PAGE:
7. In a later decision of the Supreme Court in Kanwal Ram v. The Himachal Pradesh Administration : 1966CriLJ472 the Supreme Court has observed:
In a bigamy case, the second marriage as a fact, that is to say the essential ceremonies constituting it, must be proved. Admission of marriage by the accused is not evidence of it for the purpose of proving marriage in an adultery or bigamy case.
Where, therefore, in prosecution for offences under Sections 494/109, I. P. C., the evidence of the witness called to prove the marriage ceremonies, showed that the essential ceremonies had not been performed the conviction of the accused persons on the statement of the alleged bridegroom that he had sexual relationship with the alleged bride and on admission of the accused in a written statement that the parties married after the first marriage was dissolved, was not justified,'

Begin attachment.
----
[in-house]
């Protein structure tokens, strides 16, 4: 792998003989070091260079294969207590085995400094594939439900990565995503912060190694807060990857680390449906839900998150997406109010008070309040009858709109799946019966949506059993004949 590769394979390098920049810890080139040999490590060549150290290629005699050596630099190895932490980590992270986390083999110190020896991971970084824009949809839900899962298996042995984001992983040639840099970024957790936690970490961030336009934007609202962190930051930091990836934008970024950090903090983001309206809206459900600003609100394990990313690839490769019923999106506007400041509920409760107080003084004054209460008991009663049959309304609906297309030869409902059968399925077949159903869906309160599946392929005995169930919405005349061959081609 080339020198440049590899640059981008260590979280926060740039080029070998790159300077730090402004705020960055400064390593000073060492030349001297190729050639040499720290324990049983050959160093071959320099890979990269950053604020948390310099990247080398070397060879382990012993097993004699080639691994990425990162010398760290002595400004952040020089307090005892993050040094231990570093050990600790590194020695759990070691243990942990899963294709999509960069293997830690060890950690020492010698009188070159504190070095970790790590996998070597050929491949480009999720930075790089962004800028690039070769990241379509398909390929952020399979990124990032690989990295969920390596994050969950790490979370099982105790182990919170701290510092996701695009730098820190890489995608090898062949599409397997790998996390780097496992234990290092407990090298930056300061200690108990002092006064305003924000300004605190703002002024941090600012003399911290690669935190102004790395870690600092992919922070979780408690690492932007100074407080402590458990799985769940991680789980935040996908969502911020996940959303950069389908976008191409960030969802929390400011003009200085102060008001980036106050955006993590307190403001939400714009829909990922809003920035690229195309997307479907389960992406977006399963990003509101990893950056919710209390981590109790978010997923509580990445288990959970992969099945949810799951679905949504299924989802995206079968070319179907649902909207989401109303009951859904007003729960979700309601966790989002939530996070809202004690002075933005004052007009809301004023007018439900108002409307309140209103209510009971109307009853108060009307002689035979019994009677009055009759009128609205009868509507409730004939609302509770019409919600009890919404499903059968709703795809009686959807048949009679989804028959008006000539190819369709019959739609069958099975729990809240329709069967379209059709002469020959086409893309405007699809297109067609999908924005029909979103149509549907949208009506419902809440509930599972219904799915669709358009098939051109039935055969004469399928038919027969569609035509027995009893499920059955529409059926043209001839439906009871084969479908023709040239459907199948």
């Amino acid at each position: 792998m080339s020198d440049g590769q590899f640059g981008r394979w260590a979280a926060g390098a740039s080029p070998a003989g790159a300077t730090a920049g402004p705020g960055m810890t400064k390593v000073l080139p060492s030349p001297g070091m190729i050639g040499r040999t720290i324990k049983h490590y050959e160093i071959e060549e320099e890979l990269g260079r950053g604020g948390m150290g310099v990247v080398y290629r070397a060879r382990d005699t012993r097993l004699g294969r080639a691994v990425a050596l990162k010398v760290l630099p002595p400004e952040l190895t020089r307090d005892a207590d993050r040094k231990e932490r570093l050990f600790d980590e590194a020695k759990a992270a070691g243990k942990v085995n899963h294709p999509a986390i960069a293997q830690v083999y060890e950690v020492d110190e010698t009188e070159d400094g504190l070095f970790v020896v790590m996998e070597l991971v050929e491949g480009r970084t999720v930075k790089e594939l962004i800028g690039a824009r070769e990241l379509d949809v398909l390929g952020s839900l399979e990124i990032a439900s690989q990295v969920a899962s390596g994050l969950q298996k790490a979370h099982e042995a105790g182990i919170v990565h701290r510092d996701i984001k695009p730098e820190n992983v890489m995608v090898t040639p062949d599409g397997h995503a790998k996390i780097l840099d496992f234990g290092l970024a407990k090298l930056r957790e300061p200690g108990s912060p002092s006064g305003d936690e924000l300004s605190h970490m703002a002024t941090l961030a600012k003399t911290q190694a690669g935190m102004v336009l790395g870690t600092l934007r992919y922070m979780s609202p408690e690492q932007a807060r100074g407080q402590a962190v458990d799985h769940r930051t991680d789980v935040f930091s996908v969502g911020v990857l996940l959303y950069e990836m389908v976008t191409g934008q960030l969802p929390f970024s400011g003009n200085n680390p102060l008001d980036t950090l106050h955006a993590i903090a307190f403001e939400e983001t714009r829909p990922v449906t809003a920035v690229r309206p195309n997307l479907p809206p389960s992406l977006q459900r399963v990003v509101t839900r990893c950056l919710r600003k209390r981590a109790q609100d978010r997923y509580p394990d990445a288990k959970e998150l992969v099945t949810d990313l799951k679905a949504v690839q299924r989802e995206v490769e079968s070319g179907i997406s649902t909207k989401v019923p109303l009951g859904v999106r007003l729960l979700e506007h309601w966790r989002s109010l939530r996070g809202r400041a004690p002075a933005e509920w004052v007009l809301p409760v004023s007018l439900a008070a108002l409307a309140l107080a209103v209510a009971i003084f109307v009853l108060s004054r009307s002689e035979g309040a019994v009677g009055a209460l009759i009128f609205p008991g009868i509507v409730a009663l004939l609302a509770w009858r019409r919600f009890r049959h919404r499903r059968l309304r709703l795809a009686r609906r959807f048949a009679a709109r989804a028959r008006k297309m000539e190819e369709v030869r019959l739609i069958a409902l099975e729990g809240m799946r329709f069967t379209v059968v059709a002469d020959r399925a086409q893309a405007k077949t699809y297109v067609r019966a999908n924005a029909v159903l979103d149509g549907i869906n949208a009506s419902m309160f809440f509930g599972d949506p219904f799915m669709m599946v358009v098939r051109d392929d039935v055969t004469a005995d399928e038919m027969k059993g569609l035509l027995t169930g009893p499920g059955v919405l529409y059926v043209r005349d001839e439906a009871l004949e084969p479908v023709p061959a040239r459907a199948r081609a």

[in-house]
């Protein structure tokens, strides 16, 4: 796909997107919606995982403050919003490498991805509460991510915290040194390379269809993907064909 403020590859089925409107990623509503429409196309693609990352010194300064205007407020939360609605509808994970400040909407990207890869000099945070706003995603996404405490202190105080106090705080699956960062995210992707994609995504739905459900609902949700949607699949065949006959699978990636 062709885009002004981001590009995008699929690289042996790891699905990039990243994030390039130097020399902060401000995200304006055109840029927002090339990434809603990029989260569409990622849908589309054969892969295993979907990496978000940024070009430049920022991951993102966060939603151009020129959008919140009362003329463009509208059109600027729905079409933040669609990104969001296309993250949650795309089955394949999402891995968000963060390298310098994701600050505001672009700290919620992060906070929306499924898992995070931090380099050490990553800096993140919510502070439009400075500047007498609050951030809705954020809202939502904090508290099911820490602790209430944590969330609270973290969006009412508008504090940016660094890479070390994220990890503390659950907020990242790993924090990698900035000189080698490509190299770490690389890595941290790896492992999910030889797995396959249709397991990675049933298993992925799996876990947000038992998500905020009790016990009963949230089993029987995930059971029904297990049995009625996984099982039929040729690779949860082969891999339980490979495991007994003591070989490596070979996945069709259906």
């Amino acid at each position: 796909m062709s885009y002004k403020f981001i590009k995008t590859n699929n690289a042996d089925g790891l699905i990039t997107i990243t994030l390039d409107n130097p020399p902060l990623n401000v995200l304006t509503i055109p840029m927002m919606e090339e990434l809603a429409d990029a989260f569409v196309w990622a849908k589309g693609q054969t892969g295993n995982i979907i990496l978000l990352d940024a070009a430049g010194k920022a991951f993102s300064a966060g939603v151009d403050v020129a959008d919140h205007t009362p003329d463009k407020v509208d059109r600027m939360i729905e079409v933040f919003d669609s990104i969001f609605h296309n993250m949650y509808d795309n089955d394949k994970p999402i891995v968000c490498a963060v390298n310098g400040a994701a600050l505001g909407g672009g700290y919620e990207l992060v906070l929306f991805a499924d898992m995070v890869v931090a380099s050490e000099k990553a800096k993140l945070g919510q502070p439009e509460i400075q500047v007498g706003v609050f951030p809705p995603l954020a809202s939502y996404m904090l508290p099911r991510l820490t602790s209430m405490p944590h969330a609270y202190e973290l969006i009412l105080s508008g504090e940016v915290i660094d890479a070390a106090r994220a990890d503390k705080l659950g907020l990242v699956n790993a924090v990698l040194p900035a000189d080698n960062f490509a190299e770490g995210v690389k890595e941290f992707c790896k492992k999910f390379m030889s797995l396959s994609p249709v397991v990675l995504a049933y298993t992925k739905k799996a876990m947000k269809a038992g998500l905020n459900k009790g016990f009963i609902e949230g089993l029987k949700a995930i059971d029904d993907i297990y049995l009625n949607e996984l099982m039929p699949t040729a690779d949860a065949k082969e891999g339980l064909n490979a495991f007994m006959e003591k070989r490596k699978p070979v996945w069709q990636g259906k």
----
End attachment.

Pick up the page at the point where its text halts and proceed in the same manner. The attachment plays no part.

8. In Smt. Priya Bala Khosh v. Suresh Chandra Ghosh AIR 1971 SC 1153 : 1971 Cri LJ 939 the Supreme Court has observed:
Proof of solemnization of second marriage in accordance with essential religious rites applicable to parties is a must for conviction for bigamy. Mere admission by accused that he had contracted second marriage is not enough.